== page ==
Doubtless the USN would have had some form of standing orders stipulating degrees of battle readiness and it seems reasonable that at the material time most vessels alongside in a base port - ostensibly defended by such as shore batteries and fighter aircraft - would have been some hours away from that status. There should however have been a 'guardship' on full alert.

As I say, I cannot speak for military practise but this is no more than common sense. As I recall, the Pearl Harbor 'inquests' seem to attribute the cause to incoming intelligence not being properly evaluated. Inexplicable given the political situation at the time; but then it was Sunday morning!

Noel
 
Jul 9, 2000
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I can't speak to military practice circa 1941 or 1912, but during my career, outside of normal working hours, a duty section is maintained aboard which mans the deck watches and the fire party in case something went wrong. (And oh brother can things go wrong! Been there done that!)

Unlike civilian practice, the crew doesn't simply quit the ship at the end of a particular voyage, to sign onto another if they feel like it but remain a permanent part of the crew until their enlistment term expires (The commission is resigned in the case of an officer)or until tranfered to another duty station. In her homeport, a warship's crew...at least the more senior members will have homes off ship and even off station. If they're not in the duty section, they simply go home wherever that is until morning muster and the commencement of ships work.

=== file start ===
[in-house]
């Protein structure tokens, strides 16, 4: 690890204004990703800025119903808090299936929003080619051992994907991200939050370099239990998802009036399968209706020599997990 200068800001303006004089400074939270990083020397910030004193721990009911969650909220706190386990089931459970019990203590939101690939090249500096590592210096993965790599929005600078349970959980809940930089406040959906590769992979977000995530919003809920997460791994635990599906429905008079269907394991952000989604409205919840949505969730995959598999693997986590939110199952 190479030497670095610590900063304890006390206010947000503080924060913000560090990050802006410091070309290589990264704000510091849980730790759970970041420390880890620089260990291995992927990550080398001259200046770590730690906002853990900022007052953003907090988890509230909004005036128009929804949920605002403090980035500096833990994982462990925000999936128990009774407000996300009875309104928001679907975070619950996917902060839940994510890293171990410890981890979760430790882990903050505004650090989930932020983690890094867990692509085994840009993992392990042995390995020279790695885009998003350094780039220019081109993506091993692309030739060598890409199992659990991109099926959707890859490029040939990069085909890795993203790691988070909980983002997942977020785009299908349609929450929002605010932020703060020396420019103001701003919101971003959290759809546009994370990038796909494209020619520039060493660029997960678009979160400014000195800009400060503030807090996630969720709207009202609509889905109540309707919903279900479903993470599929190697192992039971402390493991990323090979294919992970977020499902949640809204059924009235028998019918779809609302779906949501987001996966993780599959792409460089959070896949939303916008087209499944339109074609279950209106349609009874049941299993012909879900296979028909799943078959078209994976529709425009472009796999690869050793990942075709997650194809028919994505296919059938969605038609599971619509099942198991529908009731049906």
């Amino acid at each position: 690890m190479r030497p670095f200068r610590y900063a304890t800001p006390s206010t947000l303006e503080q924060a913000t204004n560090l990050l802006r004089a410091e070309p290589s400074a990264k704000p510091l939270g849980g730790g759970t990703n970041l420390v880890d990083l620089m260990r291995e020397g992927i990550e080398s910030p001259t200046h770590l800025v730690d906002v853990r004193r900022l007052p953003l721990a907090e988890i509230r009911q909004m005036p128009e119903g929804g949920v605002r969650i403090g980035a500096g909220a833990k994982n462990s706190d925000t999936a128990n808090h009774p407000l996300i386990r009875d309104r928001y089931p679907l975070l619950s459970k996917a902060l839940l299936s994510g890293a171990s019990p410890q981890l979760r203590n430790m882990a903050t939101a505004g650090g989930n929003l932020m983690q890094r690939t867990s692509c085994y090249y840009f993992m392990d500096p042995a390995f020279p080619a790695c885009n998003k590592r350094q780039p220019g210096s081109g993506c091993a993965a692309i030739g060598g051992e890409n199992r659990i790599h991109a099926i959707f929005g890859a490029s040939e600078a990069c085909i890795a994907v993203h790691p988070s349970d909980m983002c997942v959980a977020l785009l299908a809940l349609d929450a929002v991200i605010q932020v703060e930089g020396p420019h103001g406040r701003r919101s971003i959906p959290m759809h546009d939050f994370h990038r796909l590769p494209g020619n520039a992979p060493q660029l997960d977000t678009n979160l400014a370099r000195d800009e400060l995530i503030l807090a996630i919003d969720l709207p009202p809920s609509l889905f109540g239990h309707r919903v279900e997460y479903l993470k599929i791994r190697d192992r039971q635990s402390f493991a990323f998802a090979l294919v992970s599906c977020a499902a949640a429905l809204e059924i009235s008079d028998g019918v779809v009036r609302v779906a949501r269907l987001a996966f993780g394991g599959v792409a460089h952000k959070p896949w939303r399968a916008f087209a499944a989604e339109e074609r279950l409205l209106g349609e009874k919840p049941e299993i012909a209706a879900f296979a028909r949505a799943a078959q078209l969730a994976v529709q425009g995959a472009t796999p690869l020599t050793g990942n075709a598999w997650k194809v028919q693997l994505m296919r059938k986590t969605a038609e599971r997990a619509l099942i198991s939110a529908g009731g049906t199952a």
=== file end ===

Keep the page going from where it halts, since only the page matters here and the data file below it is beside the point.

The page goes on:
Junior and unmarried members of the crew would often be berthed on the ship.
 
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mark garfien

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How long would a ship remain in a port such as New York before returning to England? and also how long would the officers have to keep in-port watches in New York?
-Mark
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Jul 9, 2000
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>>How long would a ship remain in a port such as New York before returning to England?<<

As I understand it, the turnaround time in New York in 1912 was about three to five days. (Titanic was due to sail from New York on the 20th.) This would give the crew time to get the passengers on their way, land the cargo and mails, get any soiled linen replaced, do any needed housekeeping, coal the ship and bring aboard any needed victuals, cargo, mails, and the like. It would also give some of the crew a bit of time for some shore leave. Maybe not much as ships of this era were very labour intensive and there was a lot of work that had to be done, but even a little bit is better then nothing.
 
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mark garfien

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Thank you for your response Mr. Standart. Thats very interesting.